World Water Day (22 March)

10.03.21 Water fall 093aa
Today is World Water Day.
This year (2010) the theme is Clean Water for a Healthy World – something which we all want to see.
But it’s worrying that even now, when our awareness of environmental issues is so much more acute than it was, the United Nations feels the need to emphasise this basic requirement.
To borrow from the World Water Day website:
Every year, 1,500 cubic kilometres of wastewater are produced globally. While waste and wastewater can be reused productively for energy and irrigation, it usually is not. In developing countries 80 percent of all waste is being discharged untreated, because of lack of regulations and resources. And population and industrial growth add new sources of pollution and increased demand for clean water to the equation. Human and environmental health, drinking and agricultural water supplies for the present and future are at stake, still water pollution rarely warrants mention as a pressing issue.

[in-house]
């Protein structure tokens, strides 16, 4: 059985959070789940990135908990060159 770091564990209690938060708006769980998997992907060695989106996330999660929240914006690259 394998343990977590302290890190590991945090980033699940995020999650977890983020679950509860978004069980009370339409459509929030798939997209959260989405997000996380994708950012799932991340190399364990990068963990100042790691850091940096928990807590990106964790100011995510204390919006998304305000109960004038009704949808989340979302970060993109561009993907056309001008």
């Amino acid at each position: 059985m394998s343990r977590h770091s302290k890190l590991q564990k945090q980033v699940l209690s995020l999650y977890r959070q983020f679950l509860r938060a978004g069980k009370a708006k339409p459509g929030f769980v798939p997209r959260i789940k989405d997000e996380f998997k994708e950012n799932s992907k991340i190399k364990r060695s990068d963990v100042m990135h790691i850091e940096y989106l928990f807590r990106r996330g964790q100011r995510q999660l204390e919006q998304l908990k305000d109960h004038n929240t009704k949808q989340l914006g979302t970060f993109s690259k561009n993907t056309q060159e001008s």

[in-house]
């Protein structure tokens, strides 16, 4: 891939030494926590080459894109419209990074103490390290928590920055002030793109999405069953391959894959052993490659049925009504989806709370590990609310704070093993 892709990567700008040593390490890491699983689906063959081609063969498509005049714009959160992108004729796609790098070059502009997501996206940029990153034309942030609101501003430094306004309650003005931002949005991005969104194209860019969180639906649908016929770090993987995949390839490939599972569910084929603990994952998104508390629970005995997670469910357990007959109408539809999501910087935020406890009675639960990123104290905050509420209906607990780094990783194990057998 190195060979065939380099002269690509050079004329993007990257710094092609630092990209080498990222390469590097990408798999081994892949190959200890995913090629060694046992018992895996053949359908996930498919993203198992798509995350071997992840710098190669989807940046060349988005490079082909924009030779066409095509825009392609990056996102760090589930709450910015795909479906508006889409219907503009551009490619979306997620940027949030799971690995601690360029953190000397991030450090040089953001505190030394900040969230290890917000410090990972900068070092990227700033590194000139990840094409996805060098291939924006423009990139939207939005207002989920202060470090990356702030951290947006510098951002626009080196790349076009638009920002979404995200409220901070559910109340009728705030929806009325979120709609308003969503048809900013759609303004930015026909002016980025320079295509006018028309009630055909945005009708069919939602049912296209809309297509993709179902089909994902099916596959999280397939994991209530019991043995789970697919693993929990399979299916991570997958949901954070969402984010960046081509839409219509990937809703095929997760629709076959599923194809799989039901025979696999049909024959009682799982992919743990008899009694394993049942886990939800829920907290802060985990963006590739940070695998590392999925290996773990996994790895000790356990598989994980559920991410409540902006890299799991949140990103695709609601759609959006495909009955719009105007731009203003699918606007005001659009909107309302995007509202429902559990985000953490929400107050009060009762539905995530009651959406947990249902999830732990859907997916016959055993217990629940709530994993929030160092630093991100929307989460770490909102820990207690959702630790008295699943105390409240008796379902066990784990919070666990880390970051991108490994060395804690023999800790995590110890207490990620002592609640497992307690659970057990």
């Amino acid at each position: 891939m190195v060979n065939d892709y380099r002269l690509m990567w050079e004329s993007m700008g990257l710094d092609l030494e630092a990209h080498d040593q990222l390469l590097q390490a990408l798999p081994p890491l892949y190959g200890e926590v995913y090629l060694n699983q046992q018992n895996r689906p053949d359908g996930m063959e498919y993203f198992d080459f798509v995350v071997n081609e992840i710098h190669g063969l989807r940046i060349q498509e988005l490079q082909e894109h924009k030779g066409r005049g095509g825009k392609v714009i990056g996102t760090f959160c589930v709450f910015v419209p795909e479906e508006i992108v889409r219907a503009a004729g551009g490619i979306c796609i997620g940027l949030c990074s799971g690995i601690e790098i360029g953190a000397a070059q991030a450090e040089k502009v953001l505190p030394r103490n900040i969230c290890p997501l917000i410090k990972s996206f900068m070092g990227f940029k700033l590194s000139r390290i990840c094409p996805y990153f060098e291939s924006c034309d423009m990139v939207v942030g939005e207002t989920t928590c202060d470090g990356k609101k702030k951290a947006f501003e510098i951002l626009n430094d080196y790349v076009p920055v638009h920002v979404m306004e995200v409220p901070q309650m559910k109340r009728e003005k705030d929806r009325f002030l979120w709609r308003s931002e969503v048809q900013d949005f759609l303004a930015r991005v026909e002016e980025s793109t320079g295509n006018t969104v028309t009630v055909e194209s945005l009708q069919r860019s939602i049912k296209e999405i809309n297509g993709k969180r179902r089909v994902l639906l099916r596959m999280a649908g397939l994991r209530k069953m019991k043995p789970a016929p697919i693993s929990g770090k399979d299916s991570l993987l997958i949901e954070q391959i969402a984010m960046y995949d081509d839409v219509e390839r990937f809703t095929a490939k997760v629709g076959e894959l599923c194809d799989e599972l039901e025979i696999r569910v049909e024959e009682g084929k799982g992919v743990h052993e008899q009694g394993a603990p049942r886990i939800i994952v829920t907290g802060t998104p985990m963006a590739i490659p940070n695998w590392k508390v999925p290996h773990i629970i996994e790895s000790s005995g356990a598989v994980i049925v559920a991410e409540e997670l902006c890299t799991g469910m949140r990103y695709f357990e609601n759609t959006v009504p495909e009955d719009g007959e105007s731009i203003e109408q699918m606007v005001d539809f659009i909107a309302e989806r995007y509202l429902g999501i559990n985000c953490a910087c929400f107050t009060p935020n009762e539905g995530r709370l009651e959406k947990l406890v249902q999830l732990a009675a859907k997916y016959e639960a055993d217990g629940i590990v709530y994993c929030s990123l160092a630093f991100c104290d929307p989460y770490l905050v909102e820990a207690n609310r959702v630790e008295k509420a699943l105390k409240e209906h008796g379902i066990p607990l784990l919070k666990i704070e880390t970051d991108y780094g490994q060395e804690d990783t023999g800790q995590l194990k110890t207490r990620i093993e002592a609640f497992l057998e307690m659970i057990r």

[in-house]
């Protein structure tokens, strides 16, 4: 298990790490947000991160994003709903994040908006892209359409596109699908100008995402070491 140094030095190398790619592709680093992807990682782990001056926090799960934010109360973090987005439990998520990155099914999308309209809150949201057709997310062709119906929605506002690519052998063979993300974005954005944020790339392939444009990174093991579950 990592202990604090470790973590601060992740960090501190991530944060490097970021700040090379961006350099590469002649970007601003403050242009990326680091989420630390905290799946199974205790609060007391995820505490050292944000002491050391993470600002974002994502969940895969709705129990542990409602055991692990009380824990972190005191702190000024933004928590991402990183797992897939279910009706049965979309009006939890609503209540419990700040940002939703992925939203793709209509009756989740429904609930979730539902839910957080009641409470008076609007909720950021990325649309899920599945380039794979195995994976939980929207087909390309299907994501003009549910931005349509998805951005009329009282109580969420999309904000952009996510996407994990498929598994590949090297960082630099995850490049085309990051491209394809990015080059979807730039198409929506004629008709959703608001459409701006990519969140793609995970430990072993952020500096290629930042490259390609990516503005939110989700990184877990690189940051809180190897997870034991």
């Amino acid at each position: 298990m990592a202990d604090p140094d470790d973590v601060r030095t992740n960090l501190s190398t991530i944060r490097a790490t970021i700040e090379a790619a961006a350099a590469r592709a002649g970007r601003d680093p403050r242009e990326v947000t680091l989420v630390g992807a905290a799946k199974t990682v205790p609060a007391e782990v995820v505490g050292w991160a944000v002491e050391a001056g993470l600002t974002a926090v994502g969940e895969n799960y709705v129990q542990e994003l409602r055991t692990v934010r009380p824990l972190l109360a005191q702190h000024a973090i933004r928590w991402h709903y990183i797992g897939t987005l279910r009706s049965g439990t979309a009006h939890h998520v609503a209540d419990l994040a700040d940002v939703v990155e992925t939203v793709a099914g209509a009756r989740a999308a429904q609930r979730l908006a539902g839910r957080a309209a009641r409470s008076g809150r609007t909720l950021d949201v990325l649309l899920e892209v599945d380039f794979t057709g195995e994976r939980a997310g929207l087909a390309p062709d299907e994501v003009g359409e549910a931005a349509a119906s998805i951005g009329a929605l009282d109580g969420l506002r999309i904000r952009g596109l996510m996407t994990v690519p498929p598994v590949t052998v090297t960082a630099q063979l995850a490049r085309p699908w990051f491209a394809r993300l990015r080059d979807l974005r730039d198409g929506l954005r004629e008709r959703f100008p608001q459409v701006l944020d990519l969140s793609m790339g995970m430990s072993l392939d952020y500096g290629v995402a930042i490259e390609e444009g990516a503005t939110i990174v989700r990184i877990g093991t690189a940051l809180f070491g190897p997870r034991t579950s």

So what can we in the western world do about this, other than ask our governments to attend to leaking pipes, sun-parched land and flooding plains?

Obviously, we can try to conserve our water – attend to our own leaking taps, save that waste water for the garden and so forth. There’s even going to be a conference today in Scotland on how that nation uses one of its own main rivers.

But we can also help those in other places whose need for water is so much more pressingly immediate than anything we will normally experience. There are several organisations which help to get clean water to those who really, really need it.

One of these is Water Aid, and you can offer your support here.

Posted on March 22, 2010, in Sustainability As If People Mattered. Bookmark the permalink. 1 Comment.

  1. Thank you, Hilary, for offering me the chance to point your readership in the direction of our free online seminar re. World Water Day. The contributors to this event (slideshare + links/ online resources + video presentations) provide a wide range of perspectives from the statutory, academic and voluntary sectors.

    Links as follows:
    Policy Context:
    Dee, Tweed and Thames river basins:
    Water Quality + Flooding:

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